When Kyle Wiltjer announced his plans to transfer, he -- actually, stop right there. The most notable thing about Wiltjer's 10-day-old summer transfer decision is that it wasn't actually a decision at all. Remarkably, when the rising junior forward wrote a letter to UK fans through Kentucky's athletics web site, he included plenty of qualifiers, and he made it clear that while he was exploring his options, he wasn't dead-set on leaving Kentucky.
This news was quickly followed by a blog post from his coach, John Calipari, that was at equal turns supportive and hopeful that Wiltjer would recommit himself to the Wildcats in the weeks to come. The only thing more unusual than the non-announcement open letter was how peaceful the whole thing seemed.
Despite all that, it still felt like Wiltjer's departure was a done deal. After all, other than heading off Internet rumor, why announce that you're considering transferring if there's even a small chance you might come back? Even the tone of Wiltjer's text felt less predicated on genuine uncertainty than a desire to hedge; the uses of "might" and "possibly" almost read like they were tacked on by a wary editor. (For what it's worth, my editor agreed. And he would know.)
When Wiltjer's list of potential destinations -- all but one of which, Texas, lies on the West Coast, much closer than Lexington, Ky. to Wiltjer's native Portland -- the whole foregone conclusion thing seemed official. After a campus visit, Gonzaga rumors abounded. The kid was transferring, right?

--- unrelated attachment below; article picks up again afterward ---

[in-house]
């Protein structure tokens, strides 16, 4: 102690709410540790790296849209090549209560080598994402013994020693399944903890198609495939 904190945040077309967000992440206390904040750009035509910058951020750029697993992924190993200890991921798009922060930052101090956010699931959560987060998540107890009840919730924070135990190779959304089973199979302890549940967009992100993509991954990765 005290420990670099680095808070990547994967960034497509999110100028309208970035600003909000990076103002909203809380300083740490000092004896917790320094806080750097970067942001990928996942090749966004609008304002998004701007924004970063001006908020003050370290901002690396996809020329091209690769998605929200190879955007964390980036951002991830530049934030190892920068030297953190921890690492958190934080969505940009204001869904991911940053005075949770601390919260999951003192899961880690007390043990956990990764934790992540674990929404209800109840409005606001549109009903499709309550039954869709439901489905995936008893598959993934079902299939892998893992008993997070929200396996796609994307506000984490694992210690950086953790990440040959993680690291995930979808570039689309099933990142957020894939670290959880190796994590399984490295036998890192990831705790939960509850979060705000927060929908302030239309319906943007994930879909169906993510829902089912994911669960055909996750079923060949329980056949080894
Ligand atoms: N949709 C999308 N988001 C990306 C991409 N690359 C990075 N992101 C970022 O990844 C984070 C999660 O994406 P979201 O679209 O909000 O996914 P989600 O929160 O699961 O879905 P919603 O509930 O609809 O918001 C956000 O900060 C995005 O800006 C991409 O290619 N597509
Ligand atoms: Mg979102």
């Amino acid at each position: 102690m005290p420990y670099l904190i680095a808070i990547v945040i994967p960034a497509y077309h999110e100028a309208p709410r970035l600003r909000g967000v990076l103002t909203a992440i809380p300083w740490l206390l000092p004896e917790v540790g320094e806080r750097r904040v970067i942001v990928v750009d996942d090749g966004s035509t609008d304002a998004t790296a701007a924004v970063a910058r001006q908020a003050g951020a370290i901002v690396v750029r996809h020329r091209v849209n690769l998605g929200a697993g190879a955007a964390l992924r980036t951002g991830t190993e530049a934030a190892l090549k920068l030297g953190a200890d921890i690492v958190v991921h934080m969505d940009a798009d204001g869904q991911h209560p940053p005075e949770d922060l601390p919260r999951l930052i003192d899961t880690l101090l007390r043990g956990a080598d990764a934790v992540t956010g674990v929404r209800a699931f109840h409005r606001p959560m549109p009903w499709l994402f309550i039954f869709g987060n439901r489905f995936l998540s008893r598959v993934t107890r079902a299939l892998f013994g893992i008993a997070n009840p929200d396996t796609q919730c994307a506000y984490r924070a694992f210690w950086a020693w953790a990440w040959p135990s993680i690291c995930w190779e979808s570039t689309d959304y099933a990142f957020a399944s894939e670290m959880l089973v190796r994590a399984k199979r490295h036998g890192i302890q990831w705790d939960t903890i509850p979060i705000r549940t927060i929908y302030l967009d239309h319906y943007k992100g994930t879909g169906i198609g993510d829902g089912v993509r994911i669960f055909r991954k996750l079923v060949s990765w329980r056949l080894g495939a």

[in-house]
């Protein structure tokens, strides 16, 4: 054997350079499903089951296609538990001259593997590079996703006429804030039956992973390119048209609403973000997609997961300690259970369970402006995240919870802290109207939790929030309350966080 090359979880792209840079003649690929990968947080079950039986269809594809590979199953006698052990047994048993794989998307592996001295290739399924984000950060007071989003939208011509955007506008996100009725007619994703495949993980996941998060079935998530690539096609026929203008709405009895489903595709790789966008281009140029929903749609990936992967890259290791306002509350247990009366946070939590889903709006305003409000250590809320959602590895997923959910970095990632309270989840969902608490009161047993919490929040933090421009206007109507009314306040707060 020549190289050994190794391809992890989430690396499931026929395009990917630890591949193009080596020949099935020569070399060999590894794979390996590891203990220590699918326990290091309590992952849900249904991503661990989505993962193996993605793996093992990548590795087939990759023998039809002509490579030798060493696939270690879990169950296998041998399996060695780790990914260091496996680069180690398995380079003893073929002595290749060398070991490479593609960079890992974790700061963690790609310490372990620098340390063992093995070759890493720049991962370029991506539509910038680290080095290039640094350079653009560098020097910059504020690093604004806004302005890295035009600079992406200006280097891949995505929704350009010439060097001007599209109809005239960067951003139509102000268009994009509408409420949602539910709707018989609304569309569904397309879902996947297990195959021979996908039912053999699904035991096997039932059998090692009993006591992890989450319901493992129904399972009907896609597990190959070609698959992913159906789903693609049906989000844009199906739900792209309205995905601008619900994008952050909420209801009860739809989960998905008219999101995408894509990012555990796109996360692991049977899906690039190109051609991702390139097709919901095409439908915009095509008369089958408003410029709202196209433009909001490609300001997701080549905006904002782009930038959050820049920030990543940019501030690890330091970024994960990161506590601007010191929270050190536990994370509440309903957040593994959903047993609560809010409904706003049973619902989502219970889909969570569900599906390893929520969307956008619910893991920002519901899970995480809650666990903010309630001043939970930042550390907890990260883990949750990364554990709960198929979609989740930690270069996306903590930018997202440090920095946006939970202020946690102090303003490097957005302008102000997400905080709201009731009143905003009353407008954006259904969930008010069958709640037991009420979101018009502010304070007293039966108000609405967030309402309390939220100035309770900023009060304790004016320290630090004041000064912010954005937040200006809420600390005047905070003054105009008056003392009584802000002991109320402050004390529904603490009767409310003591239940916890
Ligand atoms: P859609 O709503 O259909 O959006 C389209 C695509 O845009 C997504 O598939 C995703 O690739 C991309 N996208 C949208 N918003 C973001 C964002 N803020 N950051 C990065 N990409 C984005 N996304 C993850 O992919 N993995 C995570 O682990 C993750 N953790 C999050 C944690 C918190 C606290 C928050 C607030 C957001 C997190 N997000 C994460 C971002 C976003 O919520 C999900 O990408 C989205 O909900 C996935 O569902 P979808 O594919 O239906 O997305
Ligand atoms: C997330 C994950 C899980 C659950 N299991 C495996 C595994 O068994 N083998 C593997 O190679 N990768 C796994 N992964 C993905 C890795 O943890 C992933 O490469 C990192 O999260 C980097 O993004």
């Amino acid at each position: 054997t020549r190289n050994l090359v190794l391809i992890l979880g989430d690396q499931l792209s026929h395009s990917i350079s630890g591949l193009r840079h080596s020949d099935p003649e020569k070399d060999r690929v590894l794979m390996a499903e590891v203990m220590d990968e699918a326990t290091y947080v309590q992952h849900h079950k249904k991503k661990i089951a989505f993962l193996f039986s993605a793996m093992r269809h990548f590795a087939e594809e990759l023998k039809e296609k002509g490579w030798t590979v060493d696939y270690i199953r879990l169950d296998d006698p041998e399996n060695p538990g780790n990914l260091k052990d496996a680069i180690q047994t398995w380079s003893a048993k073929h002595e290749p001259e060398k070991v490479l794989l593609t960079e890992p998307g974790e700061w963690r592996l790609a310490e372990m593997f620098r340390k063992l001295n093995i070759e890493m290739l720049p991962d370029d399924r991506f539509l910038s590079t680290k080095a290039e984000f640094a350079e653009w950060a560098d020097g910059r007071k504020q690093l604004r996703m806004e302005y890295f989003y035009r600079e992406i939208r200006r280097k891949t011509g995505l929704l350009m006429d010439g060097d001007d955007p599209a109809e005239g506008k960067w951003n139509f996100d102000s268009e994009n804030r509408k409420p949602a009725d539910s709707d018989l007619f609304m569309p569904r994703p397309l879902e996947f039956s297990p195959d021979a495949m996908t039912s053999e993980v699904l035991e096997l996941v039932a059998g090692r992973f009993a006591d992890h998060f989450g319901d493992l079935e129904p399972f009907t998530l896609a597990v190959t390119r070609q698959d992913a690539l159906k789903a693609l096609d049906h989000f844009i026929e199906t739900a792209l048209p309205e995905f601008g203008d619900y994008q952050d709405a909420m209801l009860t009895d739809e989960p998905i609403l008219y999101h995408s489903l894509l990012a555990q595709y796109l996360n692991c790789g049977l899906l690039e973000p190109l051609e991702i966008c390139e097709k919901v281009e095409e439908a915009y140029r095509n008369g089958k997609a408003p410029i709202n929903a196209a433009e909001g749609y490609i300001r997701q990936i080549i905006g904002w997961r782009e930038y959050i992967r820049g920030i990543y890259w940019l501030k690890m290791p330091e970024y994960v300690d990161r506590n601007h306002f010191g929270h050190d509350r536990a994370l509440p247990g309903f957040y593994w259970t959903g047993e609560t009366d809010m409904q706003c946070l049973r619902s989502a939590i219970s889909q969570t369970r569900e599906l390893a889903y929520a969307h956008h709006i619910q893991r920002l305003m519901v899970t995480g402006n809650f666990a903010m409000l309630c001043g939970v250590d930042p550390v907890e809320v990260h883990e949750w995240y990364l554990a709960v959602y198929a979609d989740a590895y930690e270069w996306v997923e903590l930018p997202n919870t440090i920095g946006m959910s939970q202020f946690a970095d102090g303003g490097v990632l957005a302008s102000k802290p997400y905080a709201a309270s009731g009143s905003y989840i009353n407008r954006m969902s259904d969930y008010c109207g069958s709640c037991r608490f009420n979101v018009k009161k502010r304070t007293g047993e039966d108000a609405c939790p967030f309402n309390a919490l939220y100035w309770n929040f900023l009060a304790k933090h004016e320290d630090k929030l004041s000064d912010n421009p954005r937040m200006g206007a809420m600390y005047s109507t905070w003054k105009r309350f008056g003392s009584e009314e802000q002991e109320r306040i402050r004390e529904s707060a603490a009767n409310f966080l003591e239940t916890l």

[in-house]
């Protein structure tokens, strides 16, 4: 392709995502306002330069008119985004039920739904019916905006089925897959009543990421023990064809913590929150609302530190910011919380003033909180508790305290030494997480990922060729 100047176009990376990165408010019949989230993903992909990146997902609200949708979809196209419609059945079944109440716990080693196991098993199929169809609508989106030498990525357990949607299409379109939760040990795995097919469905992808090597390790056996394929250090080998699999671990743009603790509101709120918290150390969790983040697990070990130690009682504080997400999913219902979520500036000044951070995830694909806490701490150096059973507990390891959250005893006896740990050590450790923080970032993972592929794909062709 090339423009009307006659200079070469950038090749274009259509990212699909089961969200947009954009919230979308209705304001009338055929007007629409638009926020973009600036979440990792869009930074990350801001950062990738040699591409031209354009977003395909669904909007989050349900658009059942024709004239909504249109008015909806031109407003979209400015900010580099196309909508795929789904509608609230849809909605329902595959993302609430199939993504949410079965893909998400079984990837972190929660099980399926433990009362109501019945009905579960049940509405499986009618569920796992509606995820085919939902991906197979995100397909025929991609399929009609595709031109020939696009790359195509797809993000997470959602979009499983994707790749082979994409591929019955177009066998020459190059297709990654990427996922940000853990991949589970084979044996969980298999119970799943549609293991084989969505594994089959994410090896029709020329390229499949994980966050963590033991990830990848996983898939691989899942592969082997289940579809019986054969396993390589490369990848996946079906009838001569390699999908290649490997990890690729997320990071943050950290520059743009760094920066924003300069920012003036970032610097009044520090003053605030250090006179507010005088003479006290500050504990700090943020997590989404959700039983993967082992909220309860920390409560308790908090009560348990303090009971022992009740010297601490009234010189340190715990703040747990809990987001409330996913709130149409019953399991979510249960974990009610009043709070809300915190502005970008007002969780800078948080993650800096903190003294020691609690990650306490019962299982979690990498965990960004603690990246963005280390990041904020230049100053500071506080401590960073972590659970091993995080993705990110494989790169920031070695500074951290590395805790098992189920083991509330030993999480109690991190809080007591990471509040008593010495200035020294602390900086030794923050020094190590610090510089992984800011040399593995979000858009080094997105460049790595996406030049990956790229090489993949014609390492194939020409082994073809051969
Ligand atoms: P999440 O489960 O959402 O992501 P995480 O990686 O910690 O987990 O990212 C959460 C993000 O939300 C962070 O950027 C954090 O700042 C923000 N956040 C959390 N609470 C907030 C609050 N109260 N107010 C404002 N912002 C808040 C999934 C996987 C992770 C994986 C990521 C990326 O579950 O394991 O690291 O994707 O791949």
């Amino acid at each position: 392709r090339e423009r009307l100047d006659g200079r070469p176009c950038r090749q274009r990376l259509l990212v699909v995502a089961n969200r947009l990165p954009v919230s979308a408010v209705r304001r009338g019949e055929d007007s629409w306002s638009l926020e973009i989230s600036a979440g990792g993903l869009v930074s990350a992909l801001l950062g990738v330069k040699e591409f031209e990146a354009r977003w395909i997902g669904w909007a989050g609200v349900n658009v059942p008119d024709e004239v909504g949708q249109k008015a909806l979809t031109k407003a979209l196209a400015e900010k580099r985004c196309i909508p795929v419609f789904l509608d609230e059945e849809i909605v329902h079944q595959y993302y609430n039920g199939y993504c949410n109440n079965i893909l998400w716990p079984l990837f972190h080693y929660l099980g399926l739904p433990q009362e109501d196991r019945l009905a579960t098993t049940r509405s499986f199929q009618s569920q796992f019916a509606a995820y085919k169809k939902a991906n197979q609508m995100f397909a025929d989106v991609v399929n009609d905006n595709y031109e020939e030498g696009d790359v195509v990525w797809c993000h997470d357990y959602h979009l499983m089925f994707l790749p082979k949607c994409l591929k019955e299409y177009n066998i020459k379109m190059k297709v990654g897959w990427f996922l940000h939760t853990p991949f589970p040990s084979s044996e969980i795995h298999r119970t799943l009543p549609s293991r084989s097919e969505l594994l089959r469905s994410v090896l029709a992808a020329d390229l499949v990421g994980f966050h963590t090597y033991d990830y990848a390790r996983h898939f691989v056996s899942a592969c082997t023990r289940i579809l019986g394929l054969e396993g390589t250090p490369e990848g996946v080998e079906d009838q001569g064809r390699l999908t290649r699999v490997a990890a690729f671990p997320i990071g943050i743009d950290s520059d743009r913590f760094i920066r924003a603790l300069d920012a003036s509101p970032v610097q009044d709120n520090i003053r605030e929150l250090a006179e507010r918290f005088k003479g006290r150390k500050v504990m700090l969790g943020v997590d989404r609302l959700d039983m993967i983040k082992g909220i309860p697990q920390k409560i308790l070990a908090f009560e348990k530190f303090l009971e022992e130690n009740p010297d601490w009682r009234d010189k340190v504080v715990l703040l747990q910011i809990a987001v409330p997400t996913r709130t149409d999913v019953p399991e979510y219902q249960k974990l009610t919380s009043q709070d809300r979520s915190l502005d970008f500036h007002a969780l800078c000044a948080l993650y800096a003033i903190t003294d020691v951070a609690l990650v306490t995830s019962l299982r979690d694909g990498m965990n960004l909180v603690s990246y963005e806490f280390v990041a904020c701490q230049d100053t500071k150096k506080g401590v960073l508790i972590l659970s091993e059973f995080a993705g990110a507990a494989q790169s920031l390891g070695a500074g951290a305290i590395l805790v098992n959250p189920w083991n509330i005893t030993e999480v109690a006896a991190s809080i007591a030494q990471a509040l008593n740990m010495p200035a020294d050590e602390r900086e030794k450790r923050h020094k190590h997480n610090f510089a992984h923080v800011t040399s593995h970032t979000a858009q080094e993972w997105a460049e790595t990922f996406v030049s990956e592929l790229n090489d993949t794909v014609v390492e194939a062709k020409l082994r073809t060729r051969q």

Well, maybe. But also maybe not.
That's what Wiltjer's father, Greg Wiltjer, told the Portland Tribune's Kerry Eggers this weekend, anyway, and while it isn't a departure in any meaningful way from where we were before, there is more detail on the thought process underpinning Wiltjer's desire to look around. Perhaps most surprising? Returning to Kentucky for one year remains a totally viable option, and might actually fall in line with what Greg is hoping his son will eventually chose to do:
"Kyle is midway through the college process," his father says. "The reason he chose Kentucky was a chance to win a national championship, play with the best players in the nation and be in position to have an opportunity to play beyond college. Now he's looking at what lies in front of him.
'Kyle has a great relationship with Calipari, but he's not a stereotypical Calipari player. If he were at Duke or some other place, they'd be running him off screens, but that's not the Kentucky system. And now he has all these thoroughbreds coming in. Kyle's biggest challenge is his body. He needs to get stronger and quicker, to get help with nutrition, strength and agility."
[...] "The biggest time in Kyle's career lies in the 14 to 16 months ahead," Greg says. "I'd 100 percent like him to devote the next year to working on his body, but it's his decision. He feels vested in Kentucky. It has been his life the last two years. And Kyle is a very competitive kid. He is always trying to prove people wrong."
In short: Wiltjer is understandably concerned about a lack of playing time at Kentucky in 2013-14, and he may not fit Calipari's system to a T. But he is also emotionally invested in Kentucky, and the possibility of redshirting at UK might provide the same benefit -- sitting out a season and getting shredded, essentially -- as a transfer move.
This isn't news in the strictest sense; Wiltjer still hasn't decided to do anything concrete. But it is worth noting the soft-pedaled nature of his announcement wasn't simply lip-service. From the outside, anyway, the UK forward genuinely does seem torn. And however idiosyncratic the announcement may have been, the really interesting part is what comes next.
(Oh, and just because I was curious: According to Synergy scouting data, in the last two seasons just 34 of Duke forward Ryan Kelly's 608 total possessions were initiated as the recipient of screen action. Coach K doesn't really run bigs off screens. I'm not sure how many coaches actually do.)